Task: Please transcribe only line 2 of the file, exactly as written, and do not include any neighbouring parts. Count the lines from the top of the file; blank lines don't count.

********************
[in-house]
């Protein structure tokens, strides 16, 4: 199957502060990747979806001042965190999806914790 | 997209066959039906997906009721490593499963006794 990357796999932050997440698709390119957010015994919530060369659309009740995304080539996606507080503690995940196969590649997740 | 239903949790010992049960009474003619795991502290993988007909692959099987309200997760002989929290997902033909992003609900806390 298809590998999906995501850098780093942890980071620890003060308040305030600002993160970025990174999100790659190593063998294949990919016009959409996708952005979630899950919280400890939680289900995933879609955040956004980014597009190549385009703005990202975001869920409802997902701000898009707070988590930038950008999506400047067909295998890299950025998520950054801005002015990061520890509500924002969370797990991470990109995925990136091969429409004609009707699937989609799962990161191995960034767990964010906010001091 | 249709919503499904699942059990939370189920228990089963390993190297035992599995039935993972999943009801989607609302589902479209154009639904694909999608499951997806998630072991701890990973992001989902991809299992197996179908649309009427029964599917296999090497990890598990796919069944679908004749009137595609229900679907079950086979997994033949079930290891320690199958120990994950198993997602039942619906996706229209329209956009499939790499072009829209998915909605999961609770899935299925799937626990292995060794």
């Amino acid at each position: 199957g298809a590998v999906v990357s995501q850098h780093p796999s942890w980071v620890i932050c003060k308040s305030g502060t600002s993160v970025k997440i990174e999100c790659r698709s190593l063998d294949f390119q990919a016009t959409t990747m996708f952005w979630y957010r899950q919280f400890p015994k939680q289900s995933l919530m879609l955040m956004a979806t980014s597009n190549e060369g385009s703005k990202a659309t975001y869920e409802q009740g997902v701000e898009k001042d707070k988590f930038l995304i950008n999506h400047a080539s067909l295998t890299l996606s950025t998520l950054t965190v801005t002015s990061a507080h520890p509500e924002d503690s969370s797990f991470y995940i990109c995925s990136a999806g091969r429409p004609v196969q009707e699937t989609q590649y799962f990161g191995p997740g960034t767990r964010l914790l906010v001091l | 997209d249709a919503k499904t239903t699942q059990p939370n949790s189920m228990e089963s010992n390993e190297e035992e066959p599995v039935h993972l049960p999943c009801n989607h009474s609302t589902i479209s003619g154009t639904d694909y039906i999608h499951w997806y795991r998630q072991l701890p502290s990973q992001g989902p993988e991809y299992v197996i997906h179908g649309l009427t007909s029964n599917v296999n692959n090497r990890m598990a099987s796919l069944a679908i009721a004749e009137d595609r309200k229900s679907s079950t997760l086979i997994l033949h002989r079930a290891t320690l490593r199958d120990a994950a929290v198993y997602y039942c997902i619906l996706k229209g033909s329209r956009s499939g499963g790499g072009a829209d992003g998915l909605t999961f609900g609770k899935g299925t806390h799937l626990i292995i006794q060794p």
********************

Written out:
């Protein structure tokens, strides 16, 4: 199957502060990747979806001042965190999806914790 | 997209066959039906997906009721490593499963006794 990357796999932050997440698709390119957010015994919530060369659309009740995304080539996606507080503690995940196969590649997740 | 239903949790010992049960009474003619795991502290993988007909692959099987309200997760002989929290997902033909992003609900806390 298809590998999906995501850098780093942890980071620890003060308040305030600002993160970025990174999100790659190593063998294949990919016009959409996708952005979630899950919280400890939680289900995933879609955040956004980014597009190549385009703005990202975001869920409802997902701000898009707070988590930038950008999506400047067909295998890299950025998520950054801005002015990061520890509500924002969370797990991470990109995925990136091969429409004609009707699937989609799962990161191995960034767990964010906010001091 | 249709919503499904699942059990939370189920228990089963390993190297035992599995039935993972999943009801989607609302589902479209154009639904694909999608499951997806998630072991701890990973992001989902991809299992197996179908649309009427029964599917296999090497990890598990796919069944679908004749009137595609229900679907079950086979997994033949079930290891320690199958120990994950198993997602039942619906996706229209329209956009499939790499072009829209998915909605999961609770899935299925799937626990292995060794």